D.L. is a 50 year old male with a long history of bilateral shoulder pain.  The pain was disabling and stopped the patient from doing many activities and working around the house.  He had done strengthening for the shoulders but still had significant dysfunction and pain.  His past medical history was significant for being a retired Navy seal and has had the pain since active duty.  One of his biggest issues is when he folded his hands behind his head, his shoulders got locked up and he needed assistance from his secretary to return his shoulders to a normal position. 

DL underwent his initial PRP on the right shoulder on May 28.  His shoulder was anesthetized and injected with 10cc of PRP along the biceps tendons, anterolateral joint capsule, lateral joint capsule, and posterior joint.  His AC joint was also injected.  He was rechecked  2 weeks later and was doing much better.  He opted to have the left shoulder injected on June 9.  A similar injection technique was used. 

He was rechecked on October 16.  He stated that the shoulders had never felt better.  He was much more physically active and exercising daily.  But the right shoulder could still use some treatment.  He felt pain with abduction and external rotation.  Another PRP treatment was done at that visit.

DL had been in periodically since the last treatment.  His shoulders give him no more pain.  He can do physical work at home and at work without the shoulders bothering him.  He can fold his hands behind his head and return to a normal position without assistance or pain. 

His last visit was May 14.  He was using less pain medicines and starting treatments for his knees.

On May 14, DL received a PRP treatment to his left knee.  He had been having pain in the knees for years.  About 3 months prior, he had to stop running because of the pain and swelling in the knees.   He was only comfortable with walking.

The treatment I did on his knee was a general treatment of the entire knee including the MCL, medial joint line, medial patella, lateral joint line, LCL and some under the patella.  This is very general treatment using a larger PRP kit.  Often, in cases such golfers knee, in which the medial side of the knee is injured, I will use a smaller kit and concentrate on the medial components and get great results. 

On June 4th, DL returned for PRP on the right knee.  His left had no pain or swelling and he could be very active on the knee without pain.  We treated his right with a similar treatment and are waiting 6 weeks to recheck the results.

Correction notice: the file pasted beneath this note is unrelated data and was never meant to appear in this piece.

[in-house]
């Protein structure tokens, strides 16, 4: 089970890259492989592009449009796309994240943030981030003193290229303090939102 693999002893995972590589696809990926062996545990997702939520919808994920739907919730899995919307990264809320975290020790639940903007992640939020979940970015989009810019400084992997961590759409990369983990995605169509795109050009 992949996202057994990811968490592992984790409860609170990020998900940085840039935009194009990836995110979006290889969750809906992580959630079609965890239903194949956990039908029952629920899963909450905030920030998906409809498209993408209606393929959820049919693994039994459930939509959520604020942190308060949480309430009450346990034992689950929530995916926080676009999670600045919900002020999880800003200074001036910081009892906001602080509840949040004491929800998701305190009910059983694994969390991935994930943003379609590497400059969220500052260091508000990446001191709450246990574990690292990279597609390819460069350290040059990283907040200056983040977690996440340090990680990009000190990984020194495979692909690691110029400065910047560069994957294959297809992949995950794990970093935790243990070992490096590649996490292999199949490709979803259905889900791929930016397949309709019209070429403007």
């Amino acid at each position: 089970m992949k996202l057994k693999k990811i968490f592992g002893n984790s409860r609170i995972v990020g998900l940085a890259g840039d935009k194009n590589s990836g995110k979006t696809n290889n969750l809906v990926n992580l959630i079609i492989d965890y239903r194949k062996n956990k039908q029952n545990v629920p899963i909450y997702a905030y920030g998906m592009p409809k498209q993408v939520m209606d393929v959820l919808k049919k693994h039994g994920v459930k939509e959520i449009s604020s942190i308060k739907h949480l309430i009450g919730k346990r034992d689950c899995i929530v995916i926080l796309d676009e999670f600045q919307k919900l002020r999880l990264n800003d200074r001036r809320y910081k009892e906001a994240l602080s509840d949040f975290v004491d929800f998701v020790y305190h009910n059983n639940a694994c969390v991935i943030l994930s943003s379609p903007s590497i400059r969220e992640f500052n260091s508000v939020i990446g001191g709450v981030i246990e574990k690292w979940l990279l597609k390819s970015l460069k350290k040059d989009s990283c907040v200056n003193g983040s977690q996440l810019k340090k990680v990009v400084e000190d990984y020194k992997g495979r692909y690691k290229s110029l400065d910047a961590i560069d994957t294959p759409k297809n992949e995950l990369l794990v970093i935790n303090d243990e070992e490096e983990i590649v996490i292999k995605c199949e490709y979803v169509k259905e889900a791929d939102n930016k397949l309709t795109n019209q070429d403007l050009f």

Case #3-J.M.-  Lumbar pain after surgery.

JM, a 69 year old female, had lumbar spine surgery  the year before consulting me.  She had chronic back pain for years before the surgery and was still having bilateral lower back pain which radiated into the buttocks.  She was using chronic pain medicines because of the back pain and knee pain.  Her activity level was as high as possible with some swimming in other activities but she was still not satisfied with her activity level since she was limited by the pain.  She was only getting four hours of sleep at night and awakening constantly.  Her pain level was 7 -- 8.

On exam for her first visit she had central lower back scar consistent with her surgery.  It extended from the upper lumbar to the lower lumbar.  She had bilateral iliolumbar ligament pain and sacroiliac pain.  I performed a platelet rich plasma treatment on her using about 10 1/2 cc of the PRP split between both sides.  I injected the bilateral iliolumbar ligaments and sacroiliac joints after anesthetizing her with lidocaine and Marcaine.  I was careful to stay lateral to the incision area and along the bone of the ileum and into the sacroiliac joint.

She came back for recheck one month later and had noted that she immediately had awakened with no back pain.  She is able asleep a full night and get seven hours of sleep.  Her pain was now down to level 2 -- 3.  She had only recently started noticing some increasing pain.  She was doing all of her prior exercises with no pain difficulties.  She was able to decrease her pain medicine consumption.  At the second visit we again performed a platelet rich plasma injection on the bilateral iliolumbar ligaments and SI joints.

Follow-up survey about one month after the last injection showed the patient to have 90% improvement.  Her pain level was staying at a level 3.  She is able to sleep, walk , sit, and stand which she was not able to do comfortably before.  She was very satisfied with the treatments and recommending them to anybody she could.

 Case study#4-Low back and knees.

KW is an 80 year old male with bilateral lower back pain and bilateral knee pain.  His lower back pain is the result of an accident over 50 years ago while ferrying a B-17 across the U.S.  He hit some turbulent air in a storm and was thrown around while trying to secure some material.  He injured his lower back then and had had chronic pain since.  When he walked 100 yards at his job from his office to the bus he drove, he had to stop several times because of severe lower back pain radiating to the legs with numbness in the legs, as well.